As a two-phase process, the planning commission recommendation calls for the first phase to focus on the future land use map changes, near-term land use code changes, and some other updates to the comprehensive plan. Here’s how those shake out:

  • On the land use code front, the recommendation directs an update to accessory dwelling unit regulations to remove barriers to development and parking requirement reductions for senior housing. It also outlines a new affordable housing development bonus for religious institutions and nonprofit housing developers, an expanded development agreement pathway for projects that would deliver affordable housing, and a streamlined approval process for subdivisions.
  • In the comprehensive plan, the recommendation seeks to redirect housing policies and the city’s vision for housing growth. It does this by revising language toward inclusive and diverse neighborhoods, increased housing options, replacing the Single-Family Residential and Low-Density Multifamily land use designations with Low-Scale Residential and Mid-Scale Residential, and removing the narrow definition of “family”. Coupled with this is additional language that promotes general design strategies (e.g., accessibility, pedestrian orientation, transitions, and landscaping) and preservation strategies of historic structures.
  • Also in the comprehensive plan, the recommendation touches on affordable housing and anti-displacement strategies. An inclusionary mandatory affordable housing policy, affordable housing requirements in federally-designated Opportunity Zones, and policy to incentivize more family-sized units are outlined in the revised language. In tandem with this, the recommendation also seeks to expand use of the city’s Multifamily Tax Exemption Program for the 12-year affordable housing option outlined in state law.

The second phase of the process will be much more focused around the nuts and bolts of zoning and development standards, which could set up high stakes disputes about which properties get what zoning, how transitions between zones should work, and what the right design approach should be. That process will involve deep public engagement to suss those issues out, but is also slated to look into other topics like actions to encourage retention of existing structures, green building, accessibility, and permitting processes.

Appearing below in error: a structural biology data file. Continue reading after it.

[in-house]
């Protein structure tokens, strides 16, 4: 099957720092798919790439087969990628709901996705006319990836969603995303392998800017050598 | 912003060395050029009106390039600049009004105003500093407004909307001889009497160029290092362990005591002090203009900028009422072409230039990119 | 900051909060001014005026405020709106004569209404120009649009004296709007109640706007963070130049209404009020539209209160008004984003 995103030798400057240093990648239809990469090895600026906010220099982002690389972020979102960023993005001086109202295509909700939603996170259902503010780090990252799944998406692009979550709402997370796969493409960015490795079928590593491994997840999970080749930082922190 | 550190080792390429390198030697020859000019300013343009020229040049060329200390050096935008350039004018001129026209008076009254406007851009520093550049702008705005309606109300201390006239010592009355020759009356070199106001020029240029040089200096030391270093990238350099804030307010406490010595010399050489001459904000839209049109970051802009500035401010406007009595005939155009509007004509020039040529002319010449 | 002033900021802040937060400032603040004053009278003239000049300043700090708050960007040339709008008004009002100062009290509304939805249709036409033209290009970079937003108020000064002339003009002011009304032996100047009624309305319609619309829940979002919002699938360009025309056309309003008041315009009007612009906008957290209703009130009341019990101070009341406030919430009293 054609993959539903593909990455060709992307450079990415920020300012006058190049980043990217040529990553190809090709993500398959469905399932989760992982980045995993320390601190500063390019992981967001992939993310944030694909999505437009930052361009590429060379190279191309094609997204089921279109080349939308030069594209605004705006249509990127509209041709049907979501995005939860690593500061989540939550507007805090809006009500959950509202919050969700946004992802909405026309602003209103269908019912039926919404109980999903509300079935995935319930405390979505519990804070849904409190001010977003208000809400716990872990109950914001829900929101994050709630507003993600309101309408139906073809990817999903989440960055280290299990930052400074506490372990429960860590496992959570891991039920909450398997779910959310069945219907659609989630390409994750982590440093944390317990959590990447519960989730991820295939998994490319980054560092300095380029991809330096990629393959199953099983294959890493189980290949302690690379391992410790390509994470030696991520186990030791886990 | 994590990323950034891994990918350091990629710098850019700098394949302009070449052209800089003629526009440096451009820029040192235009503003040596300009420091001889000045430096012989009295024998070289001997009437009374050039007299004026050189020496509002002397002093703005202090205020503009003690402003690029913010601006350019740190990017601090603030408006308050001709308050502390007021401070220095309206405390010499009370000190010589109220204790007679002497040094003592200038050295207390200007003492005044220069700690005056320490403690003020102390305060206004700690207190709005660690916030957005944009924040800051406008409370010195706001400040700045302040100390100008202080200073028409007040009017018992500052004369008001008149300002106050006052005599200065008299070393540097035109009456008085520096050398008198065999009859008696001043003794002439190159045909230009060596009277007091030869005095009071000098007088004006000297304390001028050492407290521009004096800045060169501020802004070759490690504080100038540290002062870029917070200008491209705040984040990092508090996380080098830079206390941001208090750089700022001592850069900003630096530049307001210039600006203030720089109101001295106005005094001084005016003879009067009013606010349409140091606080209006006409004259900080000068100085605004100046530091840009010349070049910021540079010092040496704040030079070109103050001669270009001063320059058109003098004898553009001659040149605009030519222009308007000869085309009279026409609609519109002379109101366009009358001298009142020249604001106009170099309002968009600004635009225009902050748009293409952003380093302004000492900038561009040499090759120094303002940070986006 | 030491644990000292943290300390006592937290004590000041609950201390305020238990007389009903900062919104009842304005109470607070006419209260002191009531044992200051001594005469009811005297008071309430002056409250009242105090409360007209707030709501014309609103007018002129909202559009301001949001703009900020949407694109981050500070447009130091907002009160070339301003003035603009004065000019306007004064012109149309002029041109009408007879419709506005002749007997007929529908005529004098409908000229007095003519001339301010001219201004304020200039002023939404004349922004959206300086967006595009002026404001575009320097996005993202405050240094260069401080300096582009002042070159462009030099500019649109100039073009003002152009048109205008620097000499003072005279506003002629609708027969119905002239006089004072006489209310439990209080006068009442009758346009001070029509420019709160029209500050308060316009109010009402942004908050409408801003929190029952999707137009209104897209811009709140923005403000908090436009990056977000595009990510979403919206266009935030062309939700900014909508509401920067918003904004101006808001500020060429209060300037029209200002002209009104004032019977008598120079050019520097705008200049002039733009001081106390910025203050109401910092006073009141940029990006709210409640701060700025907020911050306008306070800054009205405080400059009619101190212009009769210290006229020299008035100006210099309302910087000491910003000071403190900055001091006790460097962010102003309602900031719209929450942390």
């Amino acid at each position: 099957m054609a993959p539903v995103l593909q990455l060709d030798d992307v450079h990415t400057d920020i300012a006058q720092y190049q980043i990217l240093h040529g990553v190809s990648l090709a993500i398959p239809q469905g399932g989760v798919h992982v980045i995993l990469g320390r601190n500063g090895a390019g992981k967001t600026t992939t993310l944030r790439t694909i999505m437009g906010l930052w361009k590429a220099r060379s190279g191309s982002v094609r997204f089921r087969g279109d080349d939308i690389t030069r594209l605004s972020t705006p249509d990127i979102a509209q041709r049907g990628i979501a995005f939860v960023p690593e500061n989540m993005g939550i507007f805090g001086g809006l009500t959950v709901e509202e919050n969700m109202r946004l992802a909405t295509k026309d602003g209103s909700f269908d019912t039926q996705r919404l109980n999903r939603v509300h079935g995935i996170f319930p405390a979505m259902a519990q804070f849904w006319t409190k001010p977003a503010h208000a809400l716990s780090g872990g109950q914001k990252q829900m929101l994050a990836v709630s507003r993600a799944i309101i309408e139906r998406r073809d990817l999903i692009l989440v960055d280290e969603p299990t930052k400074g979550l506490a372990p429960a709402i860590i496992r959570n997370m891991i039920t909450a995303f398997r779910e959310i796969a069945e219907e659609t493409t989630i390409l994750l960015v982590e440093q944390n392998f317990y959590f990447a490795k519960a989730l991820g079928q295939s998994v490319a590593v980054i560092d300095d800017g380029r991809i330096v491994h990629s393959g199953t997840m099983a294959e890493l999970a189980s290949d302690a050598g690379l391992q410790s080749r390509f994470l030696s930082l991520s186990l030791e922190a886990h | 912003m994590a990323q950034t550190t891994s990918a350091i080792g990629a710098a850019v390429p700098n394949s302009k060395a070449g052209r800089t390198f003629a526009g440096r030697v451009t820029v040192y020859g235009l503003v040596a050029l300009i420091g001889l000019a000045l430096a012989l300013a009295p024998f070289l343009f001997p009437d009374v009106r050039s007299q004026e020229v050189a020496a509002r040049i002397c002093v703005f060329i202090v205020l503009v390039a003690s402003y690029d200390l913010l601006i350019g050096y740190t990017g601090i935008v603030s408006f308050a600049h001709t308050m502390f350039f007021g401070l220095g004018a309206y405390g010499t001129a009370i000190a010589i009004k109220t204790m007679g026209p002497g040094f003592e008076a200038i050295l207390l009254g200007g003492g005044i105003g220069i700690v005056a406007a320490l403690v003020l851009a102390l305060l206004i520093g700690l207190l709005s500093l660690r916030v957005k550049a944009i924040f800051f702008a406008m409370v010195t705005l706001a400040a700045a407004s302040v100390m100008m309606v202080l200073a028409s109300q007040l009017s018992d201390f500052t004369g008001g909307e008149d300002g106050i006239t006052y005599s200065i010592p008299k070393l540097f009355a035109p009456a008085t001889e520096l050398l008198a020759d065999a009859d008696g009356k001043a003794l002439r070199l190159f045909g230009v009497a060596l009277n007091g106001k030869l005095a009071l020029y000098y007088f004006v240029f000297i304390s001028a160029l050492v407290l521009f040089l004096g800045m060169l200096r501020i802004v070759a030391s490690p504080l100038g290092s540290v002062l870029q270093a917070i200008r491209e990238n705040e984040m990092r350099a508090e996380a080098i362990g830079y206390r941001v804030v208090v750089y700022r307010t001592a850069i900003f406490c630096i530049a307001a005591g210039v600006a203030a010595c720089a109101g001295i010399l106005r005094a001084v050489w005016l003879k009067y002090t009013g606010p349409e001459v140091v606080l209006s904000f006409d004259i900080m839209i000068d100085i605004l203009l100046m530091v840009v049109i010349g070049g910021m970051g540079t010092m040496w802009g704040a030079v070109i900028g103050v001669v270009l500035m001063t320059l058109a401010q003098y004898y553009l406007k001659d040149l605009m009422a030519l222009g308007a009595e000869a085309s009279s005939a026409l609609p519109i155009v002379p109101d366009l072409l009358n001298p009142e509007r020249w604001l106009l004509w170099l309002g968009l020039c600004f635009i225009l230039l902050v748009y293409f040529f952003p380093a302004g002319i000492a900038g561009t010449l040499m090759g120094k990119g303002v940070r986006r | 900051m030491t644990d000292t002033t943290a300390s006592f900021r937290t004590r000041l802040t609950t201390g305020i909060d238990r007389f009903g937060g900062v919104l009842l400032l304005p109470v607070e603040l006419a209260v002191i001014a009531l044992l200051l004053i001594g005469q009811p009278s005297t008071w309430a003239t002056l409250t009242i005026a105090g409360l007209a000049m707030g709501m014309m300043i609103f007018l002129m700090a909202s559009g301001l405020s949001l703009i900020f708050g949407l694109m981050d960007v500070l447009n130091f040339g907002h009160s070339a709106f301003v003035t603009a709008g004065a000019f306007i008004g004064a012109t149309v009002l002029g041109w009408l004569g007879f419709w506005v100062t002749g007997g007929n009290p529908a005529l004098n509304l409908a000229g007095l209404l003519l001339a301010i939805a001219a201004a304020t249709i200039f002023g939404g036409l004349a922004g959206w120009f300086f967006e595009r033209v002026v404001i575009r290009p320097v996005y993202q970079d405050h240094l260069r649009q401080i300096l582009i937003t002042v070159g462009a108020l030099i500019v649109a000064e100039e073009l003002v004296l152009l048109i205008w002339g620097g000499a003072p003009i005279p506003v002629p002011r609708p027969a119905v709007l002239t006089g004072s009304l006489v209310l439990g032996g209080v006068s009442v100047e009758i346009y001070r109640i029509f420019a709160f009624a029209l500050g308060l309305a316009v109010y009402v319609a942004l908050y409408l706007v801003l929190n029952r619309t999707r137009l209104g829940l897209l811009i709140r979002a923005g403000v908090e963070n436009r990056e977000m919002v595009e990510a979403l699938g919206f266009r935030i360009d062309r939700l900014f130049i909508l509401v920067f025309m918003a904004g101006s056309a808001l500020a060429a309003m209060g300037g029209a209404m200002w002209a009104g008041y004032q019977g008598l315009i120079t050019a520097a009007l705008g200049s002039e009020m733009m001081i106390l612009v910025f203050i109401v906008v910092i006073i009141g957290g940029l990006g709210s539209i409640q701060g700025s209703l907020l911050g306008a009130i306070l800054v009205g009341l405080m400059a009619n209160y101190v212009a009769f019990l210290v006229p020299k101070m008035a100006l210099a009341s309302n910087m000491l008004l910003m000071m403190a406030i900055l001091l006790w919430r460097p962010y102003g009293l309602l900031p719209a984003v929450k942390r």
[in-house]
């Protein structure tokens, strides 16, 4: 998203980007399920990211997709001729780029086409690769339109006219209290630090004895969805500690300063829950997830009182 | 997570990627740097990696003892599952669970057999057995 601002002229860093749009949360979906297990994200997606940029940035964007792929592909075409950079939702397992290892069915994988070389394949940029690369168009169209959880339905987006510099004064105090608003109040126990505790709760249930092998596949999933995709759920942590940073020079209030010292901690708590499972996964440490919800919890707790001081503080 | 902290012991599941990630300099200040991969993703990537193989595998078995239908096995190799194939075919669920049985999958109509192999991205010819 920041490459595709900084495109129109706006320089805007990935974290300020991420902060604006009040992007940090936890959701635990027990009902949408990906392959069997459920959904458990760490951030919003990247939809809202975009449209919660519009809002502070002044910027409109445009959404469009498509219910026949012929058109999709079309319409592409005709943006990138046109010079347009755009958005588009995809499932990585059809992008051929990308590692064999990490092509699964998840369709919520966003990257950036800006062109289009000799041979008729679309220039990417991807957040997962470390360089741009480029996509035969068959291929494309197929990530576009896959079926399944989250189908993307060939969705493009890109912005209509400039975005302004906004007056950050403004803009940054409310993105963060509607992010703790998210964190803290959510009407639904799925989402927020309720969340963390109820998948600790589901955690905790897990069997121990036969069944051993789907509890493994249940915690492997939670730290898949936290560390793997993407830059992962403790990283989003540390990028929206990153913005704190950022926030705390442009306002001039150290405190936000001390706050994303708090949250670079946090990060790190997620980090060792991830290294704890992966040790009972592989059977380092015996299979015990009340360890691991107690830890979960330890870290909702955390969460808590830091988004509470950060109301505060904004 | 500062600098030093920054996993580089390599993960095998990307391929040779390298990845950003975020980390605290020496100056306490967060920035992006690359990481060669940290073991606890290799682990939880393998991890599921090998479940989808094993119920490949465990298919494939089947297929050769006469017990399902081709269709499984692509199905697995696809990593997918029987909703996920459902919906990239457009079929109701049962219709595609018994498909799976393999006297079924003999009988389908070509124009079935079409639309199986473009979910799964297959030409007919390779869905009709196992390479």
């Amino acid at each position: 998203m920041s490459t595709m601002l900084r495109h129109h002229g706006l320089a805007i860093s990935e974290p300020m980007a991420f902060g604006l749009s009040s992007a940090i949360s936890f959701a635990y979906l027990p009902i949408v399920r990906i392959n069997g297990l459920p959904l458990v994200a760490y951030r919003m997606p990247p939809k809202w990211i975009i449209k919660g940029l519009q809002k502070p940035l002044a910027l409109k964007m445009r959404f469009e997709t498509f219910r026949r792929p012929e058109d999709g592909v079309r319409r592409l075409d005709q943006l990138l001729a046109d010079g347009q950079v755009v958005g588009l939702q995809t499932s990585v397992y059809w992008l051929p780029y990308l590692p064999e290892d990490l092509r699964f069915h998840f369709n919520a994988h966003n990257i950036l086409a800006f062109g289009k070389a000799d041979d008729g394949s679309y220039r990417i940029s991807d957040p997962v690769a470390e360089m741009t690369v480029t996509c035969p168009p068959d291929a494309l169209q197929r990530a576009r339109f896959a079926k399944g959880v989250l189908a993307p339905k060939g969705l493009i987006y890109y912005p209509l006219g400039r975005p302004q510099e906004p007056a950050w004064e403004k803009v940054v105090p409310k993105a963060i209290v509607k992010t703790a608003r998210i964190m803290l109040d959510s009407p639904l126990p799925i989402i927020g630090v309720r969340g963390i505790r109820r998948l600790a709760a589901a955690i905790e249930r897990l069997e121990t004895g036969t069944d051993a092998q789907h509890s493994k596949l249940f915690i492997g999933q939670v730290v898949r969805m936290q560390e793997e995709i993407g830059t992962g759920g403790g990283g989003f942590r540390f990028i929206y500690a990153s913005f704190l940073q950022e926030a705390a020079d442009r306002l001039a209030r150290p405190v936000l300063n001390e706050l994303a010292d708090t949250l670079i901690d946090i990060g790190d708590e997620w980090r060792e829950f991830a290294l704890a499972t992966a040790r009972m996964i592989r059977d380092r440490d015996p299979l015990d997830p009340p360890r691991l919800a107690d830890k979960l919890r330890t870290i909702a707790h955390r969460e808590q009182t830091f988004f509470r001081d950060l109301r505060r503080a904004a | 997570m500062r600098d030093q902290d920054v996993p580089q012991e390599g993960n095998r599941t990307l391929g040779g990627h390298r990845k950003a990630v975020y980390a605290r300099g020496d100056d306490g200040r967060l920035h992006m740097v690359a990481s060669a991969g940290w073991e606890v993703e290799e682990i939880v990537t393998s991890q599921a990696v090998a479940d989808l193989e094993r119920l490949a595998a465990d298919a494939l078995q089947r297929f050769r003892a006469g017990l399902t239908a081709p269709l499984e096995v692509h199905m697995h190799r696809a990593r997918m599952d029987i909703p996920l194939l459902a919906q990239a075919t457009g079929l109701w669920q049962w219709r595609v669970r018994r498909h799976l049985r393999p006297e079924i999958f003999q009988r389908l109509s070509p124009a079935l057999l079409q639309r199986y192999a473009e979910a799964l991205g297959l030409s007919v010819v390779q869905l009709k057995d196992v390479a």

Two planning commissioners who voted against the recommendations disagreed with map changes in the North End and Northeast Tacoma, arguing that the changes went too far. This is not exactly surprising given the over-the-top reactions some North Enders had at the maps. Another commissioner who voted against the recommendations apparently felt that the maps didn’t accurately reflect transit corridors as they exist today even though Tacoma has future transit corridor plans.

With the recommendations in hand, the process moves over to the city council where roadblocks could begin to appear, depending on public feedback. The city council will initially hold a study session on June 8th with planning staff presenting the planning commission’s recommendations. City councilmembers will have an opportunity to provide guidance at the meeting and could call for additional study sessions and setting of a public hearing date to adopt legislation memorializing the phased planning process and adoption of the first phase’s recommendations. Once the first phase of the Home In Tacoma process is completed, planning staff will be able to advance work on the second phase, which is expected to run into 2022.

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Stephen is a professional urban planner in Puget Sound with a passion for sustainable, livable, and diverse cities. He is especially interested in how policies, regulations, and programs can promote positive outcomes for communities. With stints in great cities like Bellingham and Cork, Stephen currently lives in Seattle. He primarily covers land use and transportation issues and has been with The Urbanist since 2014.